Burroughs pilots organics composting program
LYNNHURST — Principal Tim Cadotte arrived in the Burroughs Community School lunchroom wearing latex gloves, a full-length white apron and rubber boots and took his position in front of three large rubber waste containers.
Cadotte, along with his lunchroom and custodial staff, work the front lines of the school’s new organics composting program. The first wave of youngsters swarmed around him, depositing their lunch leftovers into the three bins marked “ORGANICS,” “TRASH” and “RECYCLABLES.”
“That goes in here,” he gently reminded one student, snatching a milk carton from his hands and tossing it in with the organics. A few drops of milk dribbled out and splattered on the floor.
“You can see now why I wear boots,” Cadotte said.
It’s a dirty job, but somebody has to do it.
It’s also a dirty job putting together a first-in-the-district program that aims to reduce the amount of organic waste heading from the school to the landfill. That’s where Burroughs parent Kate Seifert comes in.
Seifert said she was visiting Burroughs earlier this year when it struck her just how much of the school’s meals ended up in the trash.
“I looked in the cafeteria and thought, ‘Oh my God, that’s a load of waste,’” she remembered.
When she quizzed first her daughter and then the Burroughs assistant principal on lunchroom recycling efforts and learned there weren’t any to speak of, Seifert brought it up with some friends. She learned their children’s schools in the Edina district did recycle.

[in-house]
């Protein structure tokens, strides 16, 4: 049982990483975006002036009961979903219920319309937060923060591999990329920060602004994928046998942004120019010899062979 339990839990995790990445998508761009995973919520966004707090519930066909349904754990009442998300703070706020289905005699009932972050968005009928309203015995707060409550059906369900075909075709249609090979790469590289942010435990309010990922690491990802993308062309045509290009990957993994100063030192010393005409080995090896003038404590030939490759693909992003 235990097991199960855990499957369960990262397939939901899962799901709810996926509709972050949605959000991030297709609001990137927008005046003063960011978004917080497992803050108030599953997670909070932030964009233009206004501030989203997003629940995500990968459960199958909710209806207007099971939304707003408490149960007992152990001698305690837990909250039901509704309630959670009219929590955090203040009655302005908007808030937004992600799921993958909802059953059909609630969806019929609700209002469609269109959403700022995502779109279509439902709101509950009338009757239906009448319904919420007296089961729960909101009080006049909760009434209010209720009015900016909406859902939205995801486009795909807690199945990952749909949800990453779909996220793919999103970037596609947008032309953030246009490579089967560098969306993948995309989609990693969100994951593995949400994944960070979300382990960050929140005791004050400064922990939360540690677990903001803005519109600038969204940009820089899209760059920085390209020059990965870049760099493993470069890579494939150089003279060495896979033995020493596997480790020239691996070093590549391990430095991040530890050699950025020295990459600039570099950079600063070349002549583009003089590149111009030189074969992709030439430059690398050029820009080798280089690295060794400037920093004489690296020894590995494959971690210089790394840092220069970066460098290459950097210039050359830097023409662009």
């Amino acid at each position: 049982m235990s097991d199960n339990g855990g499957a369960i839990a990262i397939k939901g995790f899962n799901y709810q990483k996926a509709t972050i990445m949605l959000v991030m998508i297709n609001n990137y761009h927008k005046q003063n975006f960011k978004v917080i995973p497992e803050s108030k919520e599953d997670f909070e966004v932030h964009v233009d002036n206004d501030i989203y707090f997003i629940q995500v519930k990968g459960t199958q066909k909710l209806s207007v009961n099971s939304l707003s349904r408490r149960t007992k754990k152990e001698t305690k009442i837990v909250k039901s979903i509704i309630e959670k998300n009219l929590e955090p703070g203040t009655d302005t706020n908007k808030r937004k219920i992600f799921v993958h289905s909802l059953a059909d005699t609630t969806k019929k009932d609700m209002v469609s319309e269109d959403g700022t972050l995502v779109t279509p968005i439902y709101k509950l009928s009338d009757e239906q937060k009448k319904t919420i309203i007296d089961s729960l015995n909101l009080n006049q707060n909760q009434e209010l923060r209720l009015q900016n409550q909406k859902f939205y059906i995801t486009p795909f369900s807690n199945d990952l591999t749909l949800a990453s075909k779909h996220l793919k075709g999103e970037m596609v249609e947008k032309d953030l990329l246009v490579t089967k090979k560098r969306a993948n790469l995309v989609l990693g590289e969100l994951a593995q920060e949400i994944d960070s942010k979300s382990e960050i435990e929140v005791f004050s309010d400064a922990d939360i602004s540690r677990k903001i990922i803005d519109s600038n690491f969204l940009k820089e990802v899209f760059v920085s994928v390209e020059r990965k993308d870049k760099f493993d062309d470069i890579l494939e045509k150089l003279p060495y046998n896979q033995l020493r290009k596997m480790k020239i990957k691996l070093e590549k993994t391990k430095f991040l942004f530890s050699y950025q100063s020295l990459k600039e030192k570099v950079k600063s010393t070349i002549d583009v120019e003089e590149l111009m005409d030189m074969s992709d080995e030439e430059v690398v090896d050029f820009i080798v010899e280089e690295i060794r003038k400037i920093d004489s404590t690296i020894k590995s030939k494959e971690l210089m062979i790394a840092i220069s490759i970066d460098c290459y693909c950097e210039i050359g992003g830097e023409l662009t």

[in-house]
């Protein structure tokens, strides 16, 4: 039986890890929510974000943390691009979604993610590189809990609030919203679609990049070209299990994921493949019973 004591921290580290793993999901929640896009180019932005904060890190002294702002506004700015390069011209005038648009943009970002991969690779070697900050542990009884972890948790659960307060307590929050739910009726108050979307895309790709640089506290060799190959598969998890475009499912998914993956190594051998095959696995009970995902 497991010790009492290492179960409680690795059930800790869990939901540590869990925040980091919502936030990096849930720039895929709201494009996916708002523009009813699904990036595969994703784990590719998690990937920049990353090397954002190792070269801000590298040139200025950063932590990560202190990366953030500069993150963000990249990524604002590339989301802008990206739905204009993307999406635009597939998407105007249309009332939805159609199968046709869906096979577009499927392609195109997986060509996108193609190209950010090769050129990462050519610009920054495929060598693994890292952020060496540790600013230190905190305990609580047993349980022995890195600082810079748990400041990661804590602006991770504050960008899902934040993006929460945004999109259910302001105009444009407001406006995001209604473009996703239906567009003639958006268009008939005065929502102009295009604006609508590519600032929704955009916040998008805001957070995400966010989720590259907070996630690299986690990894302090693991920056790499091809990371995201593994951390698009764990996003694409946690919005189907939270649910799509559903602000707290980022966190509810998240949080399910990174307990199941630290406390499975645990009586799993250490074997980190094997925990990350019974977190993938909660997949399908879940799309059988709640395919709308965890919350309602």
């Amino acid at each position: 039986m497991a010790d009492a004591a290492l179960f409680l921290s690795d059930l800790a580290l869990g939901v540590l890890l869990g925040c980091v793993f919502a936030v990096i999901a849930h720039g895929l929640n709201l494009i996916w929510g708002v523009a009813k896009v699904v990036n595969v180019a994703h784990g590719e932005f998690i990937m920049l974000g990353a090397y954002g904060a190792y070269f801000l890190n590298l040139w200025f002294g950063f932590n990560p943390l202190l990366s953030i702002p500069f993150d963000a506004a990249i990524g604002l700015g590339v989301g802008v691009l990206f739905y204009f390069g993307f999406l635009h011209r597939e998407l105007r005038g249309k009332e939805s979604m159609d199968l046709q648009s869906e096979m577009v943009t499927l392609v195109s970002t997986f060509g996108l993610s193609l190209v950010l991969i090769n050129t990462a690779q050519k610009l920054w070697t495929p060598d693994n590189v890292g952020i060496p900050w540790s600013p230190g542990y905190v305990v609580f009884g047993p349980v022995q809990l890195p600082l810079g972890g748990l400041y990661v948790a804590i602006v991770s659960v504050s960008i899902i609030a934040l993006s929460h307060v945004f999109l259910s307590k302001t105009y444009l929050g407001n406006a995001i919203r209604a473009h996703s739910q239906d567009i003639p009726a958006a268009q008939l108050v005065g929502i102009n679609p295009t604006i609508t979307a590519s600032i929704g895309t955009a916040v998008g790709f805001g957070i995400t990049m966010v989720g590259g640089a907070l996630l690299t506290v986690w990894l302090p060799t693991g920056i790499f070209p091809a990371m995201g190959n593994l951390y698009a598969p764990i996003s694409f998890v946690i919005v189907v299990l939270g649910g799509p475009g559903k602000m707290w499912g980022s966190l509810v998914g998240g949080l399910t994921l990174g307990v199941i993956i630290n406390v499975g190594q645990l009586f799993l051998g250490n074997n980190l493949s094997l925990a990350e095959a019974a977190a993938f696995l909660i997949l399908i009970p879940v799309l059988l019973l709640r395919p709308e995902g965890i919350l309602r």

That led her to John Jaimez, an organics and recycling specialist with Hennepin County, which now has more than 50 schools in 8 metro-area districts involved in an organics composting program. Last school year, those 50 schools diverted nearly 500 tons of organic waste from the landfill to the compost heap, Jaimez said.
When combined with yard waste, the lunch leftovers biodegrade into compost over the course of about 18 months. The compost is used in landscaping projects, or as fill for road construction, he said.
Jaimez said organic waste makes up about 25 percent of our trash. In the landfill it releases methane, a greenhouse gas 20 times more powerful than carbon dioxide.
Hennepin County offers an incentive to keep organics out of the landfill, charging a lower “tipping fee” for separated organic waste than regular trash. The state also offers an exemption from the solid waste tax for organics, Jaimez added.
Seifert said she was working with the district to calculate the cost to Burroughs for participating in the organics composting program. She expected the state and county incentives would counter some of the increased costs that come with sorting all the lunchroom waste and using special biodegradable trash bags.
Her goal, she said, was to convince district officials the program could be expanded from Burroughs to the entire district.
“This was my big calling,”
Seifert said. “If I was going to volunteer to do something, this is it, because this is so important.”
Cadotte said the program not only made the school a little bit greener, it also was a learning experience for students. They could see the trash pile up over the course of a lunch period, and note how much would ultimately fester in a landfill.
“Which one of these kids is going to come up with a way to reuse all that plastic?” he asked, pointing out the nonrecyclable bits that ended up in the trash.
Both Cadotte and Seifert acknowledged there was one hurdle to overcome before the program could expand to other schools in the district. Some parent or principal or student at each site would have to monitor the garbage bins each day, just as Cadotte does.
“I’m going to bank on not too many people would want to do this,” Cadotte said while squeezing a half-eaten bean and cheese burrito from its non-recyclable plastic wrapper.
After a few weeks, though, it was almost like a game — How much can we recycle? — and
Cadotte was getting into it, maybe even enjoying it a little.
“I know it seems gross,” he said, “but I do.”